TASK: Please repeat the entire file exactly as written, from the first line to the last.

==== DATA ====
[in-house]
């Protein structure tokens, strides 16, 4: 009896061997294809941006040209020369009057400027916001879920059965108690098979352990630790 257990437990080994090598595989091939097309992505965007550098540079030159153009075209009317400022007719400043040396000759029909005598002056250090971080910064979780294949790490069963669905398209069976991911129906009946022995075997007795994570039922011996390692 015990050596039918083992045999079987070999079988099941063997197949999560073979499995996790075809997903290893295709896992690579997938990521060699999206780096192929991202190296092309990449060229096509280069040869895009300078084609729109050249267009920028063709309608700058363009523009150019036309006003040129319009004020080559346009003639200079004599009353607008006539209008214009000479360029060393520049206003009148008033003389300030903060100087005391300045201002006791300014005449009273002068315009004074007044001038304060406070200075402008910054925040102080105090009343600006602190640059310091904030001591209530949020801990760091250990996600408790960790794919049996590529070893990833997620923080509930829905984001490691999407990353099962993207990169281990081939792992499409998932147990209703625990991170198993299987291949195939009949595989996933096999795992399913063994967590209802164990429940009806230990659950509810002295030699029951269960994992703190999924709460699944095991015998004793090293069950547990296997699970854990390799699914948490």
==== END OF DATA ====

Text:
[in-house]
């Protein structure tokens, strides 16, 4: 009896061997294809941006040209020369009057400027916001879920059965108690098979352990630790 257990437990080994090598595989091939097309992505965007550098540079030159153009075209009317400022007719400043040396000759029909005598002056250090971080910064979780294949790490069963669905398209069976991911129906009946022995075997007795994570039922011996390692 015990050596039918083992045999079987070999079988099941063997197949999560073979499995996790075809997903290893295709896992690579997938990521060699999206780096192929991202190296092309990449060229096509280069040869895009300078084609729109050249267009920028063709309608700058363009523009150019036309006003040129319009004020080559346009003639200079004599009353607008006539209008214009000479360029060393520049206003009148008033003389300030903060100087005391300045201002006791300014005449009273002068315009004074007044001038304060406070200075402008910054925040102080105090009343600006602190640059310091904030001591209530949020801990760091250990996600408790960790794919049996590529070893990833997620923080509930829905984001490691999407990353099962993207990169281990081939792992499409998932147990209703625990991170198993299987291949195939009949595989996933096999795992399913063994967590209802164990429940009806230990659950509810002295030699029951269960994992703190999924709460699944095991015998004793090293069950547990296997699970854990390799699914948490």